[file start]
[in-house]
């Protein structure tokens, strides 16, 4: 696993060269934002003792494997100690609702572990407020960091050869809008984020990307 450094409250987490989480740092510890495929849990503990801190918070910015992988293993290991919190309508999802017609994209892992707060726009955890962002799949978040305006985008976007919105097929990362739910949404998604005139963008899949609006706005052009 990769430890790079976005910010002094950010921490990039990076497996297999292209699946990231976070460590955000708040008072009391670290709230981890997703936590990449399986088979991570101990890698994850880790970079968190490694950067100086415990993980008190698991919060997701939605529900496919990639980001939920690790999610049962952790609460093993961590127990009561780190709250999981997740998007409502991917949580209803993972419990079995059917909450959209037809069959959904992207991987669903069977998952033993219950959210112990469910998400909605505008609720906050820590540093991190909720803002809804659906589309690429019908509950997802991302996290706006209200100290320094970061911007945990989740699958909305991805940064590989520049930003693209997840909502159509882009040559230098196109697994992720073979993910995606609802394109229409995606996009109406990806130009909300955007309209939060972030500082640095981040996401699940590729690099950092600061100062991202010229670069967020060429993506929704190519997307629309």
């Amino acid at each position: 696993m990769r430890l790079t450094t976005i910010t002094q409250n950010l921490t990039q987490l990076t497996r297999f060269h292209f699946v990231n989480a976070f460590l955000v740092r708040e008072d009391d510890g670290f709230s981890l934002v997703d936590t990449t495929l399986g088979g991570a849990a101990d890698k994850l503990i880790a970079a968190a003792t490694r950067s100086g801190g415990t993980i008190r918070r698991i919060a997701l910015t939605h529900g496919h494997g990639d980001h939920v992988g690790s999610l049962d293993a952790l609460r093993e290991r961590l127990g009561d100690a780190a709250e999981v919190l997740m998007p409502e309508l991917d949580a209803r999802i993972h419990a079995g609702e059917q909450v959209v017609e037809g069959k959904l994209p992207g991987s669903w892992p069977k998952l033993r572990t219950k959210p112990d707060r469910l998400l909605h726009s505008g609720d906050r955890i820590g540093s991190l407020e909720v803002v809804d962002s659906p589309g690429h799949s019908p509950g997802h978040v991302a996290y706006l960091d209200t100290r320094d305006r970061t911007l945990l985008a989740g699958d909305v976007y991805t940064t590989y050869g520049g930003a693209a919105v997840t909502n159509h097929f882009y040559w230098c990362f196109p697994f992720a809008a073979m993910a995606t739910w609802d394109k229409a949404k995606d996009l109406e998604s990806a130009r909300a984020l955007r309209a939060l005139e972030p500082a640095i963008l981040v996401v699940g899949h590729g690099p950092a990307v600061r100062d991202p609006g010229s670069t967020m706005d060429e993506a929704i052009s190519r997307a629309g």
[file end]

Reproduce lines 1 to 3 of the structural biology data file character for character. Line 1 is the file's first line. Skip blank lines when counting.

[in-house]
């Protein structure tokens, strides 16, 4: 696993060269934002003792494997100690609702572990407020960091050869809008984020990307 450094409250987490989480740092510890495929849990503990801190918070910015992988293993290991919190309508999802017609994209892992707060726009955890962002799949978040305006985008976007919105097929990362739910949404998604005139963008899949609006706005052009 990769430890790079976005910010002094950010921490990039990076497996297999292209699946990231976070460590955000708040008072009391670290709230981890997703936590990449399986088979991570101990890698994850880790970079968190490694950067100086415990993980008190698991919060997701939605529900496919990639980001939920690790999610049962952790609460093993961590127990009561780190709250999981997740998007409502991917949580209803993972419990079995059917909450959209037809069959959904992207991987669903069977998952033993219950959210112990469910998400909605505008609720906050820590540093991190909720803002809804659906589309690429019908509950997802991302996290706006209200100290320094970061911007945990989740699958909305991805940064590989520049930003693209997840909502159509882009040559230098196109697994992720073979993910995606609802394109229409995606996009109406990806130009909300955007309209939060972030500082640095981040996401699940590729690099950092600061100062991202010229670069967020060429993506929704190519997307629309």
């Amino acid at each position: 696993m990769r430890l790079t450094t976005i910010t002094q409250n950010l921490t990039q987490l990076t497996r297999f060269h292209f699946v990231n989480a976070f460590l955000v740092r708040e008072d009391d510890g670290f709230s981890l934002v997703d936590t990449t495929l399986g088979g991570a849990a101990d890698k994850l503990i880790a970079a968190a003792t490694r950067s100086g801190g415990t993980i008190r918070r698991i919060a997701l910015t939605h529900g496919h494997g990639d980001h939920v992988g690790s999610l049962d293993a952790l609460r093993e290991r961590l127990g009561d100690a780190a709250e999981v919190l997740m998007p409502e309508l991917d949580a209803r999802i993972h419990a079995g609702e059917q909450v959209v017609e037809g069959k959904l994209p992207g991987s669903w892992p069977k998952l033993r572990t219950k959210p112990d707060r469910l998400l909605h726009s505008g609720d906050r955890i820590g540093s991190l407020e909720v803002v809804d962002s659906p589309g690429h799949s019908p509950g997802h978040v991302a996290y706006l960091d209200t100290r320094d305006r970061t911007l945990l985008a989740g699958d909305v976007y991805t940064t590989y050869g520049g930003a693209a919105v997840t909502n159509h097929f882009y040559w230098c990362f196109p697994f992720a809008a073979m993910a995606t739910w609802d394109k229409a949404k995606d996009l109406e998604s990806a130009r909300a984020l955007r309209a939060l005139e972030p500082a640095i963008l981040v996401v699940g899949h590729g690099p950092a990307v600061r100062d991202p609006g010229s670069t967020m706005d060429e993506a929704i052009s190519r997307a629309g």